Toward Intelligent Progress, Part 7

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Sep 25, 2016

Toward Intelligent Progress, Part 7

Refugees

The Left is correct that we need to show compassion toward refugees, but the right is correct to point out that the people of Islam pose a higher statistical danger than those of other beliefs and some screening is necessary for the sake of national security.

Neither the left or the right believe that all Muslims are a threat, but we cannot escape the fact that a certain percentage are dangerous and this must be taken into consideration.

King Abdullah II of Jordan certainly sounds like one of the good Muslims and addressed terrorism in his remarks to the U.N. General Assembly on Tuesday, Sept 20, 2016) portraying the “network of extremist terrorists” as a force seeking “global dominance” so they can “erase human civilization, and drag us back to the dark ages.”

“My friends, when the outlaws of Islam, the khawarej, murder; when they plunder; when they exploit children and reject the equality of women before God, they abuse Islam,” Abdullah declared. “When the khawarej persecute minorities, when they deny freedom of religion – they abuse Islam.”

“Islam teaches that all humanity is equal in dignity. There is no distinction among different nations or regions or races. The Qur’an forbids coercion in religion. Every citizen is guaranteed the state’s protection for their lives, families, properties, honour, privacy, and freedom of religion and thought,” said Abdullah, who further argued that true Muslims “believe in the divine origin of the Bible and the Torah,” noting how often Moses, Jesus, and Mary are mentioned in the Koran.

Many Muslims, like King Abdullah, have advanced beyond the taking of all passages in black and white terms just as many Christians have with their own scriptures. Many are starting to put emphasis on the positive messages of the Quran rather than the negative and in this type of spiritual evolution lies great hope for Islam and the world

So, what should we do about the refugee problem then? Before we answer that problem we need to ask what their situation is now?

Many have a wrong idea of the situation of most of them seeing them as wandering hopelessly through the desert not knowing where their next food or drink will come from. The truth is most of the refugees outside Syria are living in a camp of some kind with their necessities taken care of, often including schooling for the children. There are certainly a number without shelter in Syria itself, but there’s no way to count them or assist them until they are registered with a neighboring nation or the U.N.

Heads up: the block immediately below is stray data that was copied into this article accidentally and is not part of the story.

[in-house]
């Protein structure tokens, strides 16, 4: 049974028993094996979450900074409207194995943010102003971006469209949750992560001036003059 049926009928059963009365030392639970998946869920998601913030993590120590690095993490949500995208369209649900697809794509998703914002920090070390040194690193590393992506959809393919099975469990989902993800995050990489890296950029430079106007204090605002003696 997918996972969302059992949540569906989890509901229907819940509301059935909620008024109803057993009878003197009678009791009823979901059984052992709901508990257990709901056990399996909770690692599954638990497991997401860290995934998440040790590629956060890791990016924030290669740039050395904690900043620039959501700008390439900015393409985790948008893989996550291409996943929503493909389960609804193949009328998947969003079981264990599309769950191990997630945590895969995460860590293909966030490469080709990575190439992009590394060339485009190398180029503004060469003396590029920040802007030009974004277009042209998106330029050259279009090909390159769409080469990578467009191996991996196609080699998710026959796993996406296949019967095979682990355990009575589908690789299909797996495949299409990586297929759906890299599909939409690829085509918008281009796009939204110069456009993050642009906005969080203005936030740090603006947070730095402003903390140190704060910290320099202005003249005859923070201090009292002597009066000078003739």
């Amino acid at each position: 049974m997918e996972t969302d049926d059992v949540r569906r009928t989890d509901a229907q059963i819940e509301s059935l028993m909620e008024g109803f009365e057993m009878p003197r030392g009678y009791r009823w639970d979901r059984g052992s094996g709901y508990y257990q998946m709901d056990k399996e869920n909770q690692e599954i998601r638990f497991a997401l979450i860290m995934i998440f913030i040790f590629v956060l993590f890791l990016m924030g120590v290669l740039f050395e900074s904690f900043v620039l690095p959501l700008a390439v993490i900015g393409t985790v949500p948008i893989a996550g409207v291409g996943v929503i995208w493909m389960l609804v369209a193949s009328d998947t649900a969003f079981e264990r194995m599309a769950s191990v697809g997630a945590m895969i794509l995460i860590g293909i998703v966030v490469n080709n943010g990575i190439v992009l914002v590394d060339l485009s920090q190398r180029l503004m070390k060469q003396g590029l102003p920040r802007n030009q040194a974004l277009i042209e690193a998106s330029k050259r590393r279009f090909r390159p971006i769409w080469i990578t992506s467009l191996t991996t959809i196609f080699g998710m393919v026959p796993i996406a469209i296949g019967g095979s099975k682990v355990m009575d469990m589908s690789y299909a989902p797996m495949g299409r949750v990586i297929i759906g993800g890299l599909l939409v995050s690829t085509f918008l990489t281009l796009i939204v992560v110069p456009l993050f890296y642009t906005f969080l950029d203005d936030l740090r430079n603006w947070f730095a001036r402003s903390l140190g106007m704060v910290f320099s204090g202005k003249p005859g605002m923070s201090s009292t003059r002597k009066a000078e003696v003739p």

By last count (according to Wikipedia) there are almost 5 million registered as refugees and over a million more assumed to be unregistered. Fortunately, most of them have been taken in my neighboring Islamic countries where there is no clash of belief systems. Turkey, Lebanon and Jordan have taken in most of them totaling 4,431,000 registered refugees with a total of around 5,500,000 total.

There are an additional 6.5 million displaced people within Syria itself. These are equivalent to the homeless here in the United States. Many are in some type of tent city camp and others and looking for a permanent shelter.

At least these have an advantage over our homeless. When the homeless here attempt to build a tent city the government forces them to take it down while refugees suffer no such restrictions.

Assisting nations have donated over $17 billion in assistance with the United States giving $4.7 billion. This goes to various service organizations that assist the refugees with their necessities.

Unfortunately, there is always more in need in this world than there is power to assist. Where much attention is drawn to the 6.5 million of the displaced people in Syria many are not aware that there are many displaced in other nations.

Recent records indicate there are 6 million in Columbia, Iraq (3.6 million), the Democratic Republic of the Congo (2.8 million), Sudan (2.2 million), South Sudan (1.6 million), Pakistan (1.4 million), Nigeria (1.2 million) and Somalia (1.1 million).